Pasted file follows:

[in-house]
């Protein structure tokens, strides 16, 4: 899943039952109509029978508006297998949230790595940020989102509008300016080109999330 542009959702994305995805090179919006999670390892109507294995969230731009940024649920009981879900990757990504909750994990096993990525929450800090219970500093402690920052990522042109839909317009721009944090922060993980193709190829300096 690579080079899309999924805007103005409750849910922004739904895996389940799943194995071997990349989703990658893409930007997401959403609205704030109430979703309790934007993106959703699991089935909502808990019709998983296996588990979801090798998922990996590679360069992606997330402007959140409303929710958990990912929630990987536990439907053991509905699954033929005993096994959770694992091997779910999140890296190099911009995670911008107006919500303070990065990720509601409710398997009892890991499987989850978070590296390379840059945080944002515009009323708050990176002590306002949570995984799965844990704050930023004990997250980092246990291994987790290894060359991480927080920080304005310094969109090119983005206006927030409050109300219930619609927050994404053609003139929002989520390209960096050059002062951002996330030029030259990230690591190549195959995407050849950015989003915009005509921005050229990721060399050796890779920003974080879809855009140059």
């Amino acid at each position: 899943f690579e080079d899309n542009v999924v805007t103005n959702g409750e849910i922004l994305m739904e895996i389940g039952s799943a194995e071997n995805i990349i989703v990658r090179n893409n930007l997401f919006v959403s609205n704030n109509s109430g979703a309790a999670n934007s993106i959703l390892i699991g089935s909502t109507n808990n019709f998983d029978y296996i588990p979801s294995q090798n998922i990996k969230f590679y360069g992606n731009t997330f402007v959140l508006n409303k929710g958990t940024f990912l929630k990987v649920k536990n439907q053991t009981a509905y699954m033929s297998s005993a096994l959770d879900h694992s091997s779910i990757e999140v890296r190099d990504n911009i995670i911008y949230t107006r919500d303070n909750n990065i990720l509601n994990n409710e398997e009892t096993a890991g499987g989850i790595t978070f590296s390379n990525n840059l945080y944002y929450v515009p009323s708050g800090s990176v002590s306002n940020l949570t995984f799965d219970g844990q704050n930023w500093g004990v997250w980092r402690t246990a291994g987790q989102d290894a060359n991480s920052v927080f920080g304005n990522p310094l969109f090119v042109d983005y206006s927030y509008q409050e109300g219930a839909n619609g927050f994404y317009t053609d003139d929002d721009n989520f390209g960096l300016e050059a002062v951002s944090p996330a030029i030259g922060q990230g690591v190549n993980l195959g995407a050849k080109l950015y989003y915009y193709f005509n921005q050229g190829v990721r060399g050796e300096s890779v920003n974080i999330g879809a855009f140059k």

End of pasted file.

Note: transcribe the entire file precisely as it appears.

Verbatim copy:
[in-house]
């Protein structure tokens, strides 16, 4: 899943039952109509029978508006297998949230790595940020989102509008300016080109999330 542009959702994305995805090179919006999670390892109507294995969230731009940024649920009981879900990757990504909750994990096993990525929450800090219970500093402690920052990522042109839909317009721009944090922060993980193709190829300096 690579080079899309999924805007103005409750849910922004739904895996389940799943194995071997990349989703990658893409930007997401959403609205704030109430979703309790934007993106959703699991089935909502808990019709998983296996588990979801090798998922990996590679360069992606997330402007959140409303929710958990990912929630990987536990439907053991509905699954033929005993096994959770694992091997779910999140890296190099911009995670911008107006919500303070990065990720509601409710398997009892890991499987989850978070590296390379840059945080944002515009009323708050990176002590306002949570995984799965844990704050930023004990997250980092246990291994987790290894060359991480927080920080304005310094969109090119983005206006927030409050109300219930619609927050994404053609003139929002989520390209960096050059002062951002996330030029030259990230690591190549195959995407050849950015989003915009005509921005050229990721060399050796890779920003974080879809855009140059």
């Amino acid at each position: 899943f690579e080079d899309n542009v999924v805007t103005n959702g409750e849910i922004l994305m739904e895996i389940g039952s799943a194995e071997n995805i990349i989703v990658r090179n893409n930007l997401f919006v959403s609205n704030n109509s109430g979703a309790a999670n934007s993106i959703l390892i699991g089935s909502t109507n808990n019709f998983d029978y296996i588990p979801s294995q090798n998922i990996k969230f590679y360069g992606n731009t997330f402007v959140l508006n409303k929710g958990t940024f990912l929630k990987v649920k536990n439907q053991t009981a509905y699954m033929s297998s005993a096994l959770d879900h694992s091997s779910i990757e999140v890296r190099d990504n911009i995670i911008y949230t107006r919500d303070n909750n990065i990720l509601n994990n409710e398997e009892t096993a890991g499987g989850i790595t978070f590296s390379n990525n840059l945080y944002y929450v515009p009323s708050g800090s990176v002590s306002n940020l949570t995984f799965d219970g844990q704050n930023w500093g004990v997250w980092r402690t246990a291994g987790q989102d290894a060359n991480s920052v927080f920080g304005n990522p310094l969109f090119v042109d983005y206006s927030y509008q409050e109300g219930a839909n619609g927050f994404y317009t053609d003139d929002d721009n989520f390209g960096l300016e050059a002062v951002s944090p996330a030029i030259g922060q990230g690591v190549n993980l195959g995407a050849k080109l950015y989003y915009y193709f005509n921005q050229g190829v990721r060399g050796e300096s890779v920003n974080i999330g879809a855009f140059k």